The beauty of illustration

Conceptualising book covers is an art form in itself — but it is rarely given the status it deserves.

To support this cause, Max Mueller Bhavan — in collaboration with Seagull Books — recently hosted an exhibition of digital collages and book covers designed by Sunandini Banerjee.

Many of the books featured in the exhibition are translated from German
and not easily available in India.

 Sheshagiri Kulkarni, one of the organisers, says, “Many interesting books in German are translated to English. And the copyright licences for such books are usually given to the UK and the USA. Selling such books in India, according to them, is not viable.

Realising the need for us to have books translated in our country, Max Muller Bhavan funded the translations. The exhibition includes covers of these books, designed by
Sunandini Banerjee.”

The exhibition displayed a wide range of collages. It indeed helped viewers
understand the kind of thinking process that goes into making a book cover.
Sheshagiri adds, “We usually appreciate the author and his or her writing in a book.

But we seldom notice — let alone appreciate — the kind of hard work that goes behind designing its cover. One of the ideas behind having this exhibition was to have the audience notice its intricacy.”

Collages of around 20 book covers were kept on display. Each book cover was elegantly designed and the science behind making the covers was brought to the audience’s notice.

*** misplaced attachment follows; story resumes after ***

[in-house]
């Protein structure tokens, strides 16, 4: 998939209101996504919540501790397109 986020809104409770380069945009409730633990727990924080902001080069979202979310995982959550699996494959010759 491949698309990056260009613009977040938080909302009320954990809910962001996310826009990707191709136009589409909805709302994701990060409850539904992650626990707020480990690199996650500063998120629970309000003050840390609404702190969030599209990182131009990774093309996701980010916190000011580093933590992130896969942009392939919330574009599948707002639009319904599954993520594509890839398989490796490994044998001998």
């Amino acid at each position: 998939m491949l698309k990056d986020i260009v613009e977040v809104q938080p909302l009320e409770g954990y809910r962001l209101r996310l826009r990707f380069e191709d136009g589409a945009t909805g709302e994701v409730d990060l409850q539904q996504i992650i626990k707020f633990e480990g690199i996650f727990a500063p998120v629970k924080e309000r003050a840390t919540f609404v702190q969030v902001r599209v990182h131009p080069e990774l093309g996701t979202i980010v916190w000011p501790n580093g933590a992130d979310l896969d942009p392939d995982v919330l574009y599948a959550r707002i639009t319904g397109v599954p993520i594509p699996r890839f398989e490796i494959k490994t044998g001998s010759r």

Supriya, a visitor who had come to see the exhibition, says, “For the first time, I actually realised that designing a book cover is so difficult! I think until now, these designers have been deprived of the credit that they rightly deserve.

I am happy that an effort has been made to make this art form more mainstream. There is one particular book cover I liked — it is named ‘Victor Halfwit: A Winter’s tale’. Sunandini Banerjee has designed an illustration for every sentence of the book and although the initial text is just four of five pages long, the book now adds up to 200 pages. I thought it was amazing.”

Nadia Budde, an award-winning author and illustrator from Germany, inaugurated the exhibition.

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